America loves gangster films. From Scarface to Goodfellas to the Godfather trilogy, we can’t seem to get enough mob movies. So a new film about mobster John Gotti, currently in production from Executive Producer (and Rhode Islander) Michael Mota, is certainly something to look forward to.
The film will star Armand Assante, the renowned actor who took home the “Outstanding Lead Actor in a Miniseries or a Special” Emmy Award for his powerful portrayal of John Gotti in the 1996 film, Gotti.
The film is being written by Nick Vallelonga, who co-wrote and produced Green Book, and who received “Best Original Screenplay” and “Best Picture” Academy Awards for his contributions to that film, and George Gallo, writer of Midnight Run, which starred Robert De Niro.
Gotti Il: The Final Chapter, Facts Undisputed is expected to be released in 2022. I spoke with Mota last week to learn more about the project. He gave an update on where the production stands at present.
“Right now we’re in the writing stage. Armand, John Gotti Jr., and the writer are getting all the artifacts together, then they’ll start doing the writing which takes about 3-4 months. We’re looking at about 12 months, to have it written, cast, and then shooting, the editing process and marketing, we’ll hopefully be ready to show the trailer by next April, at the next Mob Movie Con.”
For the past year and a half, Mota has produced several Virtual Cons, a business he started at the onset of the Covid pandemic. Virtual Cons allow fans to “attend” entertainment conventions from their homes.
“Virtual Con came about because of the pandemic, he explained. “We were doing conventions, Sopranos Con was the first, then Mob Movie Con, and Boxing Con, and then the world shut down. At that point, we decided to become a technology company. Our corporate headquarters are here in Rhode Island and we were able to create jobs in the state.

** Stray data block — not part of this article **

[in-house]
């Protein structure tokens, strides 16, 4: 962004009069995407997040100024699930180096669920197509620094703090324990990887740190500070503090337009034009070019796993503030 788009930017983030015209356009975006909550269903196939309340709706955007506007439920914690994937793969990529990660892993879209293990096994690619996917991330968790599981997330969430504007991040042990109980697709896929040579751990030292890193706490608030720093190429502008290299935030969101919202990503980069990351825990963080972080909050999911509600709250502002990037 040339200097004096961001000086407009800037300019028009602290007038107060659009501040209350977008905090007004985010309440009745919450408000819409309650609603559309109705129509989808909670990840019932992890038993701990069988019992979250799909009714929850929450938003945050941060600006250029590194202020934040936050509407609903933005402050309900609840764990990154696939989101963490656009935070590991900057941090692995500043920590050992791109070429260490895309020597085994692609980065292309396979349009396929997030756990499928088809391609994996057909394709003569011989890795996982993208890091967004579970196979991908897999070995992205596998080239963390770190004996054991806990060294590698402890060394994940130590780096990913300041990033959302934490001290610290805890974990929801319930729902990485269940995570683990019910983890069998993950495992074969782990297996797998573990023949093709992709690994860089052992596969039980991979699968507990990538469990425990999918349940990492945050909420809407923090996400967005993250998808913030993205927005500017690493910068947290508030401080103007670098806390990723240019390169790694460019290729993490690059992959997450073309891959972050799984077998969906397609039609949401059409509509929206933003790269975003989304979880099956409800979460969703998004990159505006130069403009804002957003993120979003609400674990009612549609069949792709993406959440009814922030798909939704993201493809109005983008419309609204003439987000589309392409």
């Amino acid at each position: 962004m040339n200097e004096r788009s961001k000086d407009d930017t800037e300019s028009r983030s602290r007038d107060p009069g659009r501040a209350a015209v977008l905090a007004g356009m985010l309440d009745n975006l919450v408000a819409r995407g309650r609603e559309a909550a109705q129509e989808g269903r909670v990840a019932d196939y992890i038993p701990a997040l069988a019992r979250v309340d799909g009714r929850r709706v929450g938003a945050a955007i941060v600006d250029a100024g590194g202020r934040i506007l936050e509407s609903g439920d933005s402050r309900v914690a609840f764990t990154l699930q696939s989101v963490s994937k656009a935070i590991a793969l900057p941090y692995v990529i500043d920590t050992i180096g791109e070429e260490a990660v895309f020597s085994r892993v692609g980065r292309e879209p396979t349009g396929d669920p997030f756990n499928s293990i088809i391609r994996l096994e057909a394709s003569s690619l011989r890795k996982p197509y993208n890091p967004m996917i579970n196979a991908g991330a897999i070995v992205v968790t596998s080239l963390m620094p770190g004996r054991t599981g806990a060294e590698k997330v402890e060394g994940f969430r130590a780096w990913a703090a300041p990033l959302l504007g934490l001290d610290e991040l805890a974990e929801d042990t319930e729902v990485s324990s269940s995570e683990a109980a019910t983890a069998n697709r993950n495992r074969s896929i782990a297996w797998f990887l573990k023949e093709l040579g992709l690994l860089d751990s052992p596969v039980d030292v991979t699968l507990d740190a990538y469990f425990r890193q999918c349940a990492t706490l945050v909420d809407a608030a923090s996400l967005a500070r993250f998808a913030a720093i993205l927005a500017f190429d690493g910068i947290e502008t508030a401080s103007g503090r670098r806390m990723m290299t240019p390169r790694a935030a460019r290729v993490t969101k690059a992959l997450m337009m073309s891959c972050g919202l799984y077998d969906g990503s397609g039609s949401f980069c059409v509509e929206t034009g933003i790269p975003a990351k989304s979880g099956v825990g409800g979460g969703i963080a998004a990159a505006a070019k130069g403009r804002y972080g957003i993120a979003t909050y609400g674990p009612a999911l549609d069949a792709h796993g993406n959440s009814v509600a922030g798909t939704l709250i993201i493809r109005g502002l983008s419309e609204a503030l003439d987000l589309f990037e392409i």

“The Mob Movie Con is going to be an annual event on the East Coast and the West Coast, we just did one in New Jersey two weeks ago, next we’re going to do one in Vegas. Ice-T was one of the hosts. We highlighted all the major movies, it was sold out, and was a very cool event.”
Mota had some thoughts on why movies and TV shows about the Mafia are so popular.
“With the mob movies, there is that element of family, that element of loyalty. We certainly don’t want to say that was the right way to do things, but people like to watch them … it does intrigue us. I mean, why do people love The Soprano’s so much? He was a murderer, he wasn’t a good husband, he wasn’t a good father and he really wasn’t a good citizen. But he had the qualities of being a good friend to many of his friends,” said Mota.
As for the new film, Gotti II picks up the story after Gotti was sentenced to life in prison.
“It actually plays out perfect,” explained Mota. “Armand played it great, people really loved his portrayal. When he got sent to jail (in the first film), that’s where it ends. In the last scene, he’s combing his hair and saying ‘in 15 years, you’re gonna miss La Cossa Nostra, in 15 years, you’re gonna miss John Gotti.’ But it ends there. So you really don’t know what happens in those (prison) years. That’s what we want to tell.”
One unique facet of the production involves Gotti’s son, John Gotti, Jr. He’s serving as an advisor to the new film, and is already involved in the production. Mota explained that Gotti Jr. is interested in telling the story of how Gotti Sr. managed to continue to run the criminal organization from prison.
“We need to understand what happened when he was away, when he couldn’t see anyone for 23½ hours a day. How did he still run the largest mob family? In flashbacks, you’ll see what happened when he was 16 years old and his life changed. Why did he go into organized crime? Those are the stories that people are still very intrigued by.”
Motta continued, “We’re really just storytellers and our job is to tell the people what happened to John Gotti. How did he get to be that person? He was in the only Level 6 prison in the country, for the worst of the worst. What happens to a person who is stuck behind bars 23½ hours a day?”
Check out the original trailer below for a look back to the 1996 HBO film Gotti.